Abdullah Al Othaim welcomes new CEO

Updated 10 July 2013
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Abdullah Al Othaim welcomes new CEO

Abdullah Al Othaim Markets Company announced that its board of directors accepted the appointment of Youssef Mohamed Al-Gafari as the CEO effective yesterday (Tuesday), according to Tadawul website.
Al-Gafari, one of the prominent and successful leaders in the country, has long experience in the company's industrial area, where he held the position of CEO from 2006 until mid-2009 and maintained his membership in the board of directors up-to-date.
He also held the chairmanship of the company's audit committee, in addition to his previous experience in the banking industry, government and the private sector exceeding 20 years, where he also held several leadership positions in the field of administrative, financial, operational, commercial and industrial activities in addition to his expertise in the retail sector.
The chairman and board of directors wished the CEO all the success in his position and role and responsibilities in the development and growth of the company's performance.


US-Saudi business council reports $13bn in contracts

Updated 24 May 2019
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US-Saudi business council reports $13bn in contracts

  • Improved oil prices, combined with a government focus on spending, contributed to the rise, the council said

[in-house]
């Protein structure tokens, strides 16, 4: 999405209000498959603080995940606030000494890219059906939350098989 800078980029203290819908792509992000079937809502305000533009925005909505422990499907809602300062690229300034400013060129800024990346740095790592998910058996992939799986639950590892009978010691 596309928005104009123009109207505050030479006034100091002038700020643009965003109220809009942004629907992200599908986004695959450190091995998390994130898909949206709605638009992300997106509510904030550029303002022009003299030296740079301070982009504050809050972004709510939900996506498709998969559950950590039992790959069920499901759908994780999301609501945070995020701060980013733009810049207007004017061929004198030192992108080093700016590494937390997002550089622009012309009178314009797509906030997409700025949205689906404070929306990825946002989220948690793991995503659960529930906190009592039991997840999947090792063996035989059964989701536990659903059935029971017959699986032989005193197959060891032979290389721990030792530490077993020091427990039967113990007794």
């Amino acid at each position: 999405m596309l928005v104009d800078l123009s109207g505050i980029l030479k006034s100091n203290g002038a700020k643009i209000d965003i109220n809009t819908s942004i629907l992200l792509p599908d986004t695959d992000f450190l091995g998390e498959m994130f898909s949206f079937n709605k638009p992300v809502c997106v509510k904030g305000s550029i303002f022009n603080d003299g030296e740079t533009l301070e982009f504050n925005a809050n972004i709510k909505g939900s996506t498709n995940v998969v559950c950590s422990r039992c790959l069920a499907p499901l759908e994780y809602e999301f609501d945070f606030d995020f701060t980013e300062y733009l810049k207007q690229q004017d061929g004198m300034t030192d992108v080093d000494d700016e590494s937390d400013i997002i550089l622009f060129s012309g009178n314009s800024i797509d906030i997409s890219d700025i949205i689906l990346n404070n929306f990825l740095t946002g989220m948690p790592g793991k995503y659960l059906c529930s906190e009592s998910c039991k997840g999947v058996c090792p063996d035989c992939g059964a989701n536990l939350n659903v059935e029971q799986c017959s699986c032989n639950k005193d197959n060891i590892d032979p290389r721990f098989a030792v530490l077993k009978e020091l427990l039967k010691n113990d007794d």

LONDON: The value of joint Saudi-US contracts rose to $13 billion in the first quarter of 2019, according to a business council report.

That marked the highest value of awarded contracts since the first quarter of 2015, the US-Saudi Arabian Business Council said.

The value of contracts awarded during the first quarter amounted to about half of the total value in all of last year, it added.

The contracts “included many vital projects, notably in the oil, gas, water and transport sectors,” Abdallah Jum’ah, the co-chair of the council, was reported as saying by Asharq Al-Awsat.

Energy was the top sector, with $3.1 billion of the value of contracts awarded, with many struck by Saudi Aramco. 

Improved oil prices, combined with a government focus on spending, contributed to the rise, the council said.

The construction sector also looks set for a recovery after many projects were put on hold due to the oil-price crash.

“If the pace of awarding construction contracts witnessed during the first quarter of 2019 continues for the rest of the year, the index of awarding construction contracts may return to the range we witnessed before the canceling and postponing of mega projects due to lower oil revenue,” the council said.